Introduction: Steel Corinthian Helmet
This helmet was originally created for a sheet metal assignment in a Steel Working Class. For this assignment, the only parameters were manipulating sheet metal to create a piece of armor.
The piece is inspired by a Sparta Mora design I found online. [http://www.use.com/editset.pl?set=2c29f37c2d76836c78f3#photo=2]
*Before we begin: I would definitely not recommend this if this is your first time working with steel. It's very cool but very dangerous!*
To complete this helmet you'll need:
Fabric Tape Measure
Cardstock or Thick Paper to Pattern
18 Gauge Sheet Steel
Access to a Metal Cutting Nibbler and/or Metal Cutting Bandsaw
Access to a Welder
Access to an OxyAcetalyne Torch
Red Sandable Primer
Step 1: Patterning and Dishing the "Dome"
The best way to start any helmet is to pattern out the size of your head into quadrants. You can do this by measuring the circumference of your head with a fabric tape measure, then dividing by 4 and measure from the top of your forehead to the nape of your neck and draw quadrants based on the measurements.
(Or you can take the easy way out and cut a paper or muslin pattern to your head - once it feels like it fits nice, take it off and cut it into 4 even triangles.)
Draw the 4 triangles onto a sheet of 18 gauge steel and notate the bottom edge. Using a nibbler or metal cutting bandsaw, cut the triangles.
For this next part, you are going to need a domed surface that can take a beating (in our shop we use an old tree stump with some holes ground into it). Put some work gloves on and carefully hammer each triangle starting from the center and working your way out. The purpose of this step is not only to curve the steel, but to actually stretch it into a dome shape.
After you've dished each triangle(and taken a few breaks because it is exhausting), you'll see a lot of little bumps on the surface of the steel. Using a planishing hammer, you can then hammer out the bumps to create a smoother surface.
Step 2: Weld the "Triangles" Together
After planishing, clamp two quarters of the "dome" as close together as possible. Starting about 1" above the clamp, tack weld the seam from the inside. As you move along the seam, torque the metal so that the pieces are not overlapping or far from each other. Once the seam is completely welded, flip the piece over and weld along the outer seam.
Repeat this step for both halves.
Grind the seams down with a 4" grinder, make sure you do not grind through the sheet steel. Once most of the excess is ground off, use the 4" sanding wheel to make the seam virtually disappear.
Repeat these steps to combine both halves of the dome.
Step 3: Creating the Face Plate
Using the size of your finished headpiece, draw and pattern the face shield to desired dimensions onto cardstock
Trace pattern onto 18 gauge sheet steel
Using the nibbler, cut the outside dimensions of the face piece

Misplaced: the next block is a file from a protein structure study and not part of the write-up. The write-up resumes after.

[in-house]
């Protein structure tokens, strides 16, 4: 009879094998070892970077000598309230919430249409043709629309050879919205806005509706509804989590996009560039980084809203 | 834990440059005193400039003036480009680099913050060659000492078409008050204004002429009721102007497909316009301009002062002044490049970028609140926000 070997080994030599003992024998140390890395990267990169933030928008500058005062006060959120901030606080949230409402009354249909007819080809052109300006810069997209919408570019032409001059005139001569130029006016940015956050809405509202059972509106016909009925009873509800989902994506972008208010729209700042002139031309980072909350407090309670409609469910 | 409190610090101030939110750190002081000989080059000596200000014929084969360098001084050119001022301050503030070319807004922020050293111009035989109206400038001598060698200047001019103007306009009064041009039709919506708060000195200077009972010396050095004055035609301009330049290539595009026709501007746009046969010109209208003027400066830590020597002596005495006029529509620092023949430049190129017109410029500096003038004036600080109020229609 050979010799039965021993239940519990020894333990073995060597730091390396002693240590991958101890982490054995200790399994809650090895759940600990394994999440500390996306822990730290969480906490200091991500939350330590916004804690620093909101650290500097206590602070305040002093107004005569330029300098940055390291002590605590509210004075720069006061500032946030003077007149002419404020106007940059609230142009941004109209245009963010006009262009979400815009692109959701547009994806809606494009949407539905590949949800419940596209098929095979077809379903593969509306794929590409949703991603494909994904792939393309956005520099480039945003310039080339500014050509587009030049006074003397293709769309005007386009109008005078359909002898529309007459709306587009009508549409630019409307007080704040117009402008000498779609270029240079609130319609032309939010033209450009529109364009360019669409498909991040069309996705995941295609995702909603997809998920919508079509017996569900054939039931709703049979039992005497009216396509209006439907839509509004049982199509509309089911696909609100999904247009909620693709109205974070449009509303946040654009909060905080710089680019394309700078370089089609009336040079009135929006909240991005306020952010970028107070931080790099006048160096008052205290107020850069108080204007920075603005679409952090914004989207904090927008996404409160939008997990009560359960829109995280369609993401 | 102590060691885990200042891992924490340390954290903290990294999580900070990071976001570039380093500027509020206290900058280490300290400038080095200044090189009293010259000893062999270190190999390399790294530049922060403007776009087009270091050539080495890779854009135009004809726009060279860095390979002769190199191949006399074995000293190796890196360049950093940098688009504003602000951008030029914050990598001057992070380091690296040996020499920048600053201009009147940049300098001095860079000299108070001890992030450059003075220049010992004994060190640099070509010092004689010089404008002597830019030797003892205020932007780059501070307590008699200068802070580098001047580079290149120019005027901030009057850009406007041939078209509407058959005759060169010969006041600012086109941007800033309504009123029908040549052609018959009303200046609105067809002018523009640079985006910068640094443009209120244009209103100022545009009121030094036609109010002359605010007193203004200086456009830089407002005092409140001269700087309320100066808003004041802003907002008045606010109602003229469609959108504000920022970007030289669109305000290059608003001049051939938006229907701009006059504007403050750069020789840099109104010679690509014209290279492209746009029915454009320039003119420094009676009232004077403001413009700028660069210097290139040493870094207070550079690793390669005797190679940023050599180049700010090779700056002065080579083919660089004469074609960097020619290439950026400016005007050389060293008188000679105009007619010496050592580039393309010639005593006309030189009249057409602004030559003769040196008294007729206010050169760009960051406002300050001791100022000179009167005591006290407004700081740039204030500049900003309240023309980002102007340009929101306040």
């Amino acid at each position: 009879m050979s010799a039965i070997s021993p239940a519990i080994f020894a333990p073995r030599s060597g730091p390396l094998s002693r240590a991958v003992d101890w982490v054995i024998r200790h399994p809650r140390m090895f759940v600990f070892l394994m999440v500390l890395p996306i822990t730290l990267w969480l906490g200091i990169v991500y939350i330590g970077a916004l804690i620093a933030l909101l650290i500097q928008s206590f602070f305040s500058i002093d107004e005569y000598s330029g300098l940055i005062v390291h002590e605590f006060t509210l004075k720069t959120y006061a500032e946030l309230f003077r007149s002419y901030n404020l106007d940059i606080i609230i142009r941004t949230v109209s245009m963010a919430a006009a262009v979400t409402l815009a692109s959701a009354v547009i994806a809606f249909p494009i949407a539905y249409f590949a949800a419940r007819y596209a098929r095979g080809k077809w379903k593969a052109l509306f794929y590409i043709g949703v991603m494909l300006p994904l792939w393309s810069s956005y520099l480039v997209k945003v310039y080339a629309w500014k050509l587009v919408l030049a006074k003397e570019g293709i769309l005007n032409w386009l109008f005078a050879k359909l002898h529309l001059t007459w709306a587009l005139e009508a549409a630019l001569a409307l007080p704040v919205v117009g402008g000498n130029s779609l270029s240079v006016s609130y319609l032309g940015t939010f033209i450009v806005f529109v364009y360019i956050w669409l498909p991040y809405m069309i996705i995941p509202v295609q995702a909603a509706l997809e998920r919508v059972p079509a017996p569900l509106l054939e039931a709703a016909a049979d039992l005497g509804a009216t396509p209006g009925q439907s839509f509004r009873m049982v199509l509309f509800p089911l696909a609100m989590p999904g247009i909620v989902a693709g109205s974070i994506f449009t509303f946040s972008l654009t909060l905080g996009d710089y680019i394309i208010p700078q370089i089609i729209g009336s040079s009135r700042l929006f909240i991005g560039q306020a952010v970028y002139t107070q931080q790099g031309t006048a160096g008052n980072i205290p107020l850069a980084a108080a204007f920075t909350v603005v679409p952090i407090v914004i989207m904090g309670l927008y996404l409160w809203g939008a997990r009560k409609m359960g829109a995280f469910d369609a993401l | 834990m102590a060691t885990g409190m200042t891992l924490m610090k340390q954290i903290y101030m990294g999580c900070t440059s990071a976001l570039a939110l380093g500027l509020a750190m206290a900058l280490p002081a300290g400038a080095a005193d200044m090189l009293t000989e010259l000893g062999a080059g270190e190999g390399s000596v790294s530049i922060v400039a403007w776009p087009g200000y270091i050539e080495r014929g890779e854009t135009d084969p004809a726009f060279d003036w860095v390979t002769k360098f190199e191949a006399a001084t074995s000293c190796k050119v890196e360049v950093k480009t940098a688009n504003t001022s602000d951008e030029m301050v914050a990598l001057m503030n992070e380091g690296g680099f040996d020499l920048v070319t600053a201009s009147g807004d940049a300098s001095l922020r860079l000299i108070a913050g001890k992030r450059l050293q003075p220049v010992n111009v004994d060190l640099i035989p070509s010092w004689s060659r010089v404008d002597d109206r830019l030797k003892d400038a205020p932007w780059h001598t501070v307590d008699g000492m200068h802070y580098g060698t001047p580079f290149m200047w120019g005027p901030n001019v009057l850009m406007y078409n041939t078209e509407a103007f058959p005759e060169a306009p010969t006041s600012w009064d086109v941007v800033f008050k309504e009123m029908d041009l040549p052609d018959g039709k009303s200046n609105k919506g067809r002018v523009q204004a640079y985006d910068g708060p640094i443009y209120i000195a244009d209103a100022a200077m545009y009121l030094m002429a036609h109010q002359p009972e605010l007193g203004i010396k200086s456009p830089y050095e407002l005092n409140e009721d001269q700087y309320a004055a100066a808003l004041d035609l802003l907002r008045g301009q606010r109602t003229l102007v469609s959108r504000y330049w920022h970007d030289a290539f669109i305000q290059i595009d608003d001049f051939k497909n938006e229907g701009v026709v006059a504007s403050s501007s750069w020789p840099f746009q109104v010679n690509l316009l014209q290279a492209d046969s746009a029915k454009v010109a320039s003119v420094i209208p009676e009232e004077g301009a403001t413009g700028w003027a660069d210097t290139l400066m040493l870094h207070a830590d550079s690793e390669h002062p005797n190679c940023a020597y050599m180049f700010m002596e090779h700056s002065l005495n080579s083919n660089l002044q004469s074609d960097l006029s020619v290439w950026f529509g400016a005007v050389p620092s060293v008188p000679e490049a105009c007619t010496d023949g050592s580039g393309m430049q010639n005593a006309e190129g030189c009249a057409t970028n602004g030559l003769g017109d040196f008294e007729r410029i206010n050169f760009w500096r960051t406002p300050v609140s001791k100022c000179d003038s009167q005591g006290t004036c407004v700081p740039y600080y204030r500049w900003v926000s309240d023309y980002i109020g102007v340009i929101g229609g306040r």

Using the metal cutting bandsaw, cut in the nose piece and eye holes.
Clamp the face piece onto the bottom edge of the dome and tack weld the seam. Torque the piece into place as necessary.
Once tack welded on, weld the opposite side of the seam, grind, and sand.
Using an Orbital sander, buff the entire outer surface of the helmet.
Step 4: Brazing the Rim Detail
Using an Oxyacetylene torch, bend coat hanger wire and braze it onto the rim of the facepiece.
*Brazing involves heating coat hanger wire and melting copper brazing rod to act as an adhesive. In this case because the finished piece was going to be painted, it made sense to braze the wire on instead of weld steel rod on and clean.
Step 5: Cutting and Attaching the Wreath
The Wreath detail of this piece involves cutting and "veining" 18 gauge steel.
Using a nibbler, cut about 30 "leaves". Grind the edges down and using a buffing wheel, smooth the edges and buff the surface.
Using a Dremel, scuff the "veining" onto one side of each "leaf".
Starting from the front of the helmet, tack weld each leaf into place by welding onto the bottom edge. Tack weld the next leaf behind it, while also hiding the weld from the previous leaf. Alternate welding from the left side and the right side to keep the wreath even.
Step 6: Paint and Enjoy!
Finally, prime the entire helmet in Red Primer(priming in red makes the gold look brighter and more beautiful) then add a few coats of gold.
I also added gaff tape and microcell foam on the inside to hide the seams and make it more comfortable to wear.
Enjoy your Steel Corinthian Helmet!
Runner Up in the
Hats and Headpieces Challenge
6 years ago
6 years ago
Well, Steel is harder to get than bronze, but Thanks! I now have a full spartan armor set (leaving out the spear...)
6 years ago
I've been planning on making a Greek helmet. Images I've seen suggest that the dome should be a lot bigger than your head. Presumably this was for padding for the helmet to sit one. Sort of like the harness inside a hard hat.
Great idea to use steel tho, much easier and cheaper than bronze.
6 years ago